0:00 – Welcome by Barbara Fischer, Executive Director of the University of Toronto’s Art Museum
3:33 – Introduction by Henry Heng Lu
6:20 – Ken Lum presentation
1:27:28 – Q & A
On October 19, 2017, Ken Lum presented “Identity Politics is dead. Long live identity politics!” as part of the Daniels Faculty’s Master of Visual Studies Proseminar series.
This event was a public program of the exhibition Far and Near: the Distance(s) between Us, curated by Curatorial Studies alum Henry Heng Lu, at the Justina M. Barnicke Gallery.
Ken Lum spoke about his art in terms of its ambivalent relationship to identity politics, particularly as defined and promoted in the Canadian context of a multi-cultural mosaic. A Canadian mosaic or an American melting-pot are in themselves ambivalent constructions subsuming differences within a nation status imbued with symbolic unity. Deploying a variety of media, Lum’s art is invested in the impossible project of identity formation. Issues of embodiment and encounter are saliently expressed in his art, as both a recursive to self-understanding and more broadly as a means to an understanding of a social landscape increasingly given over to commemorative functioning. In this presentation, he will also speak about his latest curatorial endeavor, Monument Lab. The largest public art exhibition to take place in Philadelphia since the first Centenary exhibition of 1876, Monument Lab is a hybrid public art and history exhibition that examines the stratification of public space as a system of valuations marked by monuments or memorials that are full of canonical character.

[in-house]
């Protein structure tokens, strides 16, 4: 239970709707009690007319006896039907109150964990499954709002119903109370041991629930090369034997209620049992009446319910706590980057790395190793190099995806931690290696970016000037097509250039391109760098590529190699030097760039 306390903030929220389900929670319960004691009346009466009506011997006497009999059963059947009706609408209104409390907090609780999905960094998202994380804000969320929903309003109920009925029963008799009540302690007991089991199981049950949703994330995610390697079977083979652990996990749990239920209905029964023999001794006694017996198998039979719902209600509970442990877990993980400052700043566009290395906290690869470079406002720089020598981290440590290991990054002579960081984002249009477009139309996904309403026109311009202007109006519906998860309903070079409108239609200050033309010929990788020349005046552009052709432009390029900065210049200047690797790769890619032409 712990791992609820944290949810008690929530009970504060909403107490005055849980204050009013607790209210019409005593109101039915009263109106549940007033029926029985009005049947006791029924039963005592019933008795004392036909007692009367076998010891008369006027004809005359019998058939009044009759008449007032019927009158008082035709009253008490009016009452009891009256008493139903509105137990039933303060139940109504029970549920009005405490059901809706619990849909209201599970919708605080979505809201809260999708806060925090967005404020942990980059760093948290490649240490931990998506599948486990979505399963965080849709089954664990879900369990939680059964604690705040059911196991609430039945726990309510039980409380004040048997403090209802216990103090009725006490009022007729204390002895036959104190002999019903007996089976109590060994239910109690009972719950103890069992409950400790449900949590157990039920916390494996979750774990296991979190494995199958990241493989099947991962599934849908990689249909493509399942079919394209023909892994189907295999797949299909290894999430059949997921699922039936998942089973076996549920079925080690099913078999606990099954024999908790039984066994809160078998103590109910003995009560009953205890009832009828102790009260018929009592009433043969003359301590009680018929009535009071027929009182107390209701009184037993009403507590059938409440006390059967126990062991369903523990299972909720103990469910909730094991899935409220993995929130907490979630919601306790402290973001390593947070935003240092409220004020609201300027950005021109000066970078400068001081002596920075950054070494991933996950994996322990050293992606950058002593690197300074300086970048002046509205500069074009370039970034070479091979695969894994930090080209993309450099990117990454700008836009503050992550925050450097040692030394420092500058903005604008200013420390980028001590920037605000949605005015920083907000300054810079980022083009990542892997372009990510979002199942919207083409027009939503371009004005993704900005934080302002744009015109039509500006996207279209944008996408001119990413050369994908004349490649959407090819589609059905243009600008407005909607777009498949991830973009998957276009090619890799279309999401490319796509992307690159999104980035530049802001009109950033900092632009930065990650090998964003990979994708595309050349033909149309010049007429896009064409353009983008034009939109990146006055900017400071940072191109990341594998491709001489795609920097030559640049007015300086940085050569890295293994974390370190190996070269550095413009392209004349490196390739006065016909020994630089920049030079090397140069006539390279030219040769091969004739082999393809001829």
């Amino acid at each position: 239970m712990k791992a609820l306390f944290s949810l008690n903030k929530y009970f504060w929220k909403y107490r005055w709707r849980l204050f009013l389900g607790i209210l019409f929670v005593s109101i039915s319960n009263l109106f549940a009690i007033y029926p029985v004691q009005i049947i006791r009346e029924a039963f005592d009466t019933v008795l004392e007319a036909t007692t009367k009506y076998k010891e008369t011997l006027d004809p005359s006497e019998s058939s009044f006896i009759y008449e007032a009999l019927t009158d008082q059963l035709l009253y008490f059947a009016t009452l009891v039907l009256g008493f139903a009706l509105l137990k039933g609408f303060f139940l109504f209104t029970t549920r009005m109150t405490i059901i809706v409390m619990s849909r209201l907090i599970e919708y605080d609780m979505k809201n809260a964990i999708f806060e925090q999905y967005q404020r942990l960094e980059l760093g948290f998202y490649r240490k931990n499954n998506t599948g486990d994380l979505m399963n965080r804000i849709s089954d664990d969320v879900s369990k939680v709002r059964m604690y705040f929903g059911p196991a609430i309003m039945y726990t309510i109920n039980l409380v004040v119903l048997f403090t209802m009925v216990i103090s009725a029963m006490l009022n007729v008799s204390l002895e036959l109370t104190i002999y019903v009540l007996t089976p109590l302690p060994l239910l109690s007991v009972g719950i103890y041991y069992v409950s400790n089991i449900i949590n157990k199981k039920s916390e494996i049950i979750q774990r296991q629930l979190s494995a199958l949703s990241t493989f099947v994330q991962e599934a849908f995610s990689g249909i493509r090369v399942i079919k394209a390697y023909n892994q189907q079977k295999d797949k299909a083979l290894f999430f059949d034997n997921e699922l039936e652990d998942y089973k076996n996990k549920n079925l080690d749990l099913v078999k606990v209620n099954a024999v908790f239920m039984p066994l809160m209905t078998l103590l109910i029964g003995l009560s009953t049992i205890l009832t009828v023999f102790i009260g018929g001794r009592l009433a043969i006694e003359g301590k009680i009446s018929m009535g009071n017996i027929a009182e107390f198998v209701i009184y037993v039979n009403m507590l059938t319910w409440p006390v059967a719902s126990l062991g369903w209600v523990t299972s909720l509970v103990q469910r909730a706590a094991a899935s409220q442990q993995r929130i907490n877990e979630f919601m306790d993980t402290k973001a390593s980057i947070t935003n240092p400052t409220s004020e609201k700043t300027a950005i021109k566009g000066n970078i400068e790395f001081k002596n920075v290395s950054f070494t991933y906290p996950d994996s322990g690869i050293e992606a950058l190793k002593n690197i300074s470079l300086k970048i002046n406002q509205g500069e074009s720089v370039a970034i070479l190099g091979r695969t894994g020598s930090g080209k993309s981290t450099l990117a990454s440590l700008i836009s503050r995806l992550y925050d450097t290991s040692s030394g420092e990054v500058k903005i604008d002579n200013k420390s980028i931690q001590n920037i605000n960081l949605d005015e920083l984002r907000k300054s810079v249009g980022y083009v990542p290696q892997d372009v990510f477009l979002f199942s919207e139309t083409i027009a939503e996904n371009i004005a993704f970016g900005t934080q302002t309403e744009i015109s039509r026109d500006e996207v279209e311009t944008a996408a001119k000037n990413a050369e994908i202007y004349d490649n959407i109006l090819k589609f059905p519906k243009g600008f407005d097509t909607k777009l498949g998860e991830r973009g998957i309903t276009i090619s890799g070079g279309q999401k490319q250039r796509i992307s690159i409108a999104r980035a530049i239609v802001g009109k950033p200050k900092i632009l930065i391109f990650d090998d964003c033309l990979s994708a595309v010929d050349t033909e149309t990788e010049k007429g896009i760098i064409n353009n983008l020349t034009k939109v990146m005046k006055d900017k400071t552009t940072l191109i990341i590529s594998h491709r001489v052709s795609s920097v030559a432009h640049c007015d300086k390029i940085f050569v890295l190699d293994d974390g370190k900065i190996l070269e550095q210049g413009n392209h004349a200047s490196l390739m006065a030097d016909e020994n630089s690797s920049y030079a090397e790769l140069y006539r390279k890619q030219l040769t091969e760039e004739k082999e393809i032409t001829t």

Ken Lum is an artist working in a wide range of media, including painting, sculpture and photography. A longtime professor, he currently is Chair of the Department of Fine Arts at the University of Pennsylvania in Philadelphia.
A founding editor of the Yishu Journal of Contemporary Chinese Art, he has published extensively and a Concordia University Press willing issue a book of his writings in 2018. He was keynote speaker for the 2010 World Museums Conference and the 15th Biennale of Sydney in Australia. He has an active and long exhibition record including Documenta, the Venice Biennale, Sao Paolo Bienal, Shanghai Biennale, Carnegie Triennial, Sydney Biennale and Gwangju Biennale among others.
Since the mid 1990s, Lum has worked on numerous major permanent public art commissions including for the cities of Vienna, the Engadines (Switzerland), Rotterdam, St. Louis, Leiden, Utrecht, Toronto and Vancouver. He is currently working on public art projects for Edmonton, Vancouver, Toronto and Yaounde (Cameroon).
Lum has also worked as a member of several architectural/engineering teams doing master planning for various projects, including for Vancouver, Toronto and Seattle.
Lum has also been involved as a curator with several projects, including Shanghai Modern: 1919 – 1949, Sharjah Biennial 2007, in Sharjah, United Arab Emirates and the NorthWest Annual in Seattle. He recently opened a major city-wide public art and history project titled Monument Lab for the city of Philadelphia.
For more information about the John H. Daniels Faculty of Architecture, Landscape, and Design at the University of Toronto, visit us at http://www.daniels.utoronto.ca